If Homer is religious, is the Iliad sacred? By the standard of Tasso or Milton, yes. Cosmological? Surely the Shield of Achilles demonstrates that. Is he not then also allegorical? What must we do to make the case? Without exhaustively surveying every book, let us touch on some high points. Though not theological in the sense of a Dante or Milton, Homer nonetheless raises questions about the relationship of the gods and men in ways that sometimes suggest Christian argument. What was the reason for all this suffering, past, present and to come? asks Book III. Perhaps the Rape of Helen is but another version of Original Sin, Satanic Paris, uxorious Menelaos, Helen in her pride and sorrow another Eve. The gifts of the gods—Helen’s beauty, Paris’ charm—are a kind of Fate, not to be cast away. The will of the gods overrides practical and moral considerations. The allegorical Menelaos and Paris, responsible husband and profligate prince, having agreed to duel, are nonetheless helpless to resolve a conflict larger than theirs, for Helen (Passion) inhibits its resolution. She, says Homer, is like a goddess. More important than her role is that of Zeus; larger still than his is the role of Fate. Paris and Menelaos not so much fight as display their allegorical temperaments. As in Spenser, Homeric allegory is complex, psychological as well as moral and theological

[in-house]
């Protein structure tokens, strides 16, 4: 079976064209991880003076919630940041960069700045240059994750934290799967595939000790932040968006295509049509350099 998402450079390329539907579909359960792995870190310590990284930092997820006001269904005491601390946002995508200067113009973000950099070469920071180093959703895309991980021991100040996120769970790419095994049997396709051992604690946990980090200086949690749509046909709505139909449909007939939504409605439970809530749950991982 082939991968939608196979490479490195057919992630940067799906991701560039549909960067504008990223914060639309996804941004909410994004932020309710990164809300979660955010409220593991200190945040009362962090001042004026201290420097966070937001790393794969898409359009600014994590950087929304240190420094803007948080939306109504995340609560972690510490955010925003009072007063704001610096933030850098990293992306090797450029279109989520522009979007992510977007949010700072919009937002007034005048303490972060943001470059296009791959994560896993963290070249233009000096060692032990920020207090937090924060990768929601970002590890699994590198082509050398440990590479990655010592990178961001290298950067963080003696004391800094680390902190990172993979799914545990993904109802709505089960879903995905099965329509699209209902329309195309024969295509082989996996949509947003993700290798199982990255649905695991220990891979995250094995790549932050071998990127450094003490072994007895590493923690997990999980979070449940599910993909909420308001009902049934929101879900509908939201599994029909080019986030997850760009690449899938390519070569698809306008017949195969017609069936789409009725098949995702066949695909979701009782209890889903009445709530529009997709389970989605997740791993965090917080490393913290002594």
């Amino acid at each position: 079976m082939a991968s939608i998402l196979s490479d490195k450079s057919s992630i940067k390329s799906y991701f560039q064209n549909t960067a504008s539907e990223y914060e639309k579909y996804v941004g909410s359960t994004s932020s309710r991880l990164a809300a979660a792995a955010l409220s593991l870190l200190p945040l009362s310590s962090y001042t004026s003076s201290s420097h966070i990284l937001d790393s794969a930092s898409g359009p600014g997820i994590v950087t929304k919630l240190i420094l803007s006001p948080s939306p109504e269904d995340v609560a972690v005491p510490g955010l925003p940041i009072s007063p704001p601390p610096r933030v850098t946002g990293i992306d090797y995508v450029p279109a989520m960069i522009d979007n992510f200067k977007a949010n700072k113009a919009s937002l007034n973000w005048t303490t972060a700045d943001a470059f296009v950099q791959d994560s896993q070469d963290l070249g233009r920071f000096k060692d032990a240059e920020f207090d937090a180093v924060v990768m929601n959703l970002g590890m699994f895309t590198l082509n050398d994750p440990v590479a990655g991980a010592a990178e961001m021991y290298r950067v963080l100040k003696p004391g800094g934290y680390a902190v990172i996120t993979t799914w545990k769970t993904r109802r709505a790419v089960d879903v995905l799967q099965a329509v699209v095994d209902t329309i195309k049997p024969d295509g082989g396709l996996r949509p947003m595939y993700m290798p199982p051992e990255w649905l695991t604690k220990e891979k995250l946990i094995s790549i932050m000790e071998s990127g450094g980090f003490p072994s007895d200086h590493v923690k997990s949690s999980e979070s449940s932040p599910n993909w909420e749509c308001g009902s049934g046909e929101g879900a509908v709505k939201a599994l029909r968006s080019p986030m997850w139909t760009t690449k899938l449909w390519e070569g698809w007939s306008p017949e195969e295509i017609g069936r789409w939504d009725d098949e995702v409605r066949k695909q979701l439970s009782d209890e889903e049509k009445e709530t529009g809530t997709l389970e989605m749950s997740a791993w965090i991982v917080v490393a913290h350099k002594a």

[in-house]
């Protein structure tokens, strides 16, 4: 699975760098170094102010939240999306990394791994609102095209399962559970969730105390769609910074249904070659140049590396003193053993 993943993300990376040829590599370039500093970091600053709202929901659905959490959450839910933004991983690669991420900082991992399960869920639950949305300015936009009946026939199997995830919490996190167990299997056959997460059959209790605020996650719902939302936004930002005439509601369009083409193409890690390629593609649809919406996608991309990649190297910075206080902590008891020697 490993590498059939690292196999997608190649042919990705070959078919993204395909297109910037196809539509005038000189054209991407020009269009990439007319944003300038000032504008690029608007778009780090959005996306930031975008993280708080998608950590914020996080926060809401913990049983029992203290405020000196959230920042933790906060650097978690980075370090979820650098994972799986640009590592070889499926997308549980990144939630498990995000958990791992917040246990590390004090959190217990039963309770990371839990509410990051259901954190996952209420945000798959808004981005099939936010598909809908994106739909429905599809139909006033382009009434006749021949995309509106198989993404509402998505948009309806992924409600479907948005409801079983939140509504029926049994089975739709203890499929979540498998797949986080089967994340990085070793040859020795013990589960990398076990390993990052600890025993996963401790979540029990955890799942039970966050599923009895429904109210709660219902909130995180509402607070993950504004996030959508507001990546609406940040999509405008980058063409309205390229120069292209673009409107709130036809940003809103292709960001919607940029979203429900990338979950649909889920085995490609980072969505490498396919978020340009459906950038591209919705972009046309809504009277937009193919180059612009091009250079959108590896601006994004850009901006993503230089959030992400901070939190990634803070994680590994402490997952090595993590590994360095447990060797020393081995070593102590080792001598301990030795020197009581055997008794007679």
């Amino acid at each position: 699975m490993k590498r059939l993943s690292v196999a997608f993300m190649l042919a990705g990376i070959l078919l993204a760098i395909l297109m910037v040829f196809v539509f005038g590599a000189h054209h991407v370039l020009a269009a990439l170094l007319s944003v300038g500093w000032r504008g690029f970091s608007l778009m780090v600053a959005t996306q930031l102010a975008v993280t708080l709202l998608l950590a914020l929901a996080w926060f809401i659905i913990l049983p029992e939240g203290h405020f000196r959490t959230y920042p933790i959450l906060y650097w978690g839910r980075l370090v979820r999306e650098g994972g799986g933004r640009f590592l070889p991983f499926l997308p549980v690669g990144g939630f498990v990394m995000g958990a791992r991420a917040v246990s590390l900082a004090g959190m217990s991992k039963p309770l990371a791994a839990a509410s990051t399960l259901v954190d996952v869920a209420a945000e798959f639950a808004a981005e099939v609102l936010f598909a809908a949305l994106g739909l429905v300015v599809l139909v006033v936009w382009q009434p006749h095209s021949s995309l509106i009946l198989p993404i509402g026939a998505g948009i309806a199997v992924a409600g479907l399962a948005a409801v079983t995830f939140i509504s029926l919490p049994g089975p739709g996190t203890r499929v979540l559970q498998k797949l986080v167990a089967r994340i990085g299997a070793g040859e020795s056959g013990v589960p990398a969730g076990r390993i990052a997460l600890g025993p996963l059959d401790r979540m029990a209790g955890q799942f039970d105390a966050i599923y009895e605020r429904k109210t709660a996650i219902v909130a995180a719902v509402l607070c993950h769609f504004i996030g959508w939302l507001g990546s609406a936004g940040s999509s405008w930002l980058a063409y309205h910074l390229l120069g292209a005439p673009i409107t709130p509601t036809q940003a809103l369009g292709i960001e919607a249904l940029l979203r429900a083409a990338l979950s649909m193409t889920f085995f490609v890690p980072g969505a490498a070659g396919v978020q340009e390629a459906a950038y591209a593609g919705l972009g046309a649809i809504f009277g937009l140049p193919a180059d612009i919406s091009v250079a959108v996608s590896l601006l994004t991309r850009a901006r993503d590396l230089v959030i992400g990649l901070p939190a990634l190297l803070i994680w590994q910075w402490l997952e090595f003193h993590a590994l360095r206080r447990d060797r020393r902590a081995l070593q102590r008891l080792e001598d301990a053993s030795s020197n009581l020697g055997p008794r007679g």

Book IV depicts a Council of the Gods in an allegorical parallel with an earlier human council. In Book V Athena, Aphrodite, Apollo and Ares intervene in the battle. Toward the middle of the action Diomedes attacks Aphrodite; dropped by his mother, Aeneas is rescued by Apollo, who fashions him into a brilliant image. How carefully Vergil must have studied this emblem: the Trojan prince as Apostle of Civilization. Book VI, like Books I, IX, XVI and XXIV, all notably naturalistic, brings earlier theological discourse down to an experiential level, as Diomedes asks Glaukos why humans go to war. In Book VII, replete with the allegorical episodes of Zeus’s golden cord and golden scales, the gods again intervene. What are they but allegories of the invisible world, of its psychological, scientific, cosmic modalities: Energy (Apollo), Culture (Artemis), Strife (Ares), Wisdom (Hermes), Fecundity (Hera), Power (Zeus), Love (Aphrodite), Time (Chronos)? More allegorical episodes follow in Books XIV and XV: the lovemaking of Zeus, instigated by Hera, in turn abetted by Sleep and Aphrodite; the fettering of Hera’s feet with anvils. The conclusion of Book XVIII offers the Iliad’s most extended allegorical episode, a miniaturized cosmology: Earth, Sky and Sea’s Water; Sun, Moon and the Constellations; the Ocean River, all on a work of art so magnificent and incongruous in its context that Ovid’s Ulysses is moved to ask Ajax why Thetis would have thought to arm such a rough and foolish soldier as her son with such celestial accoutrements. Thus is the allegorical principle of episodic relevance and incongruity observed.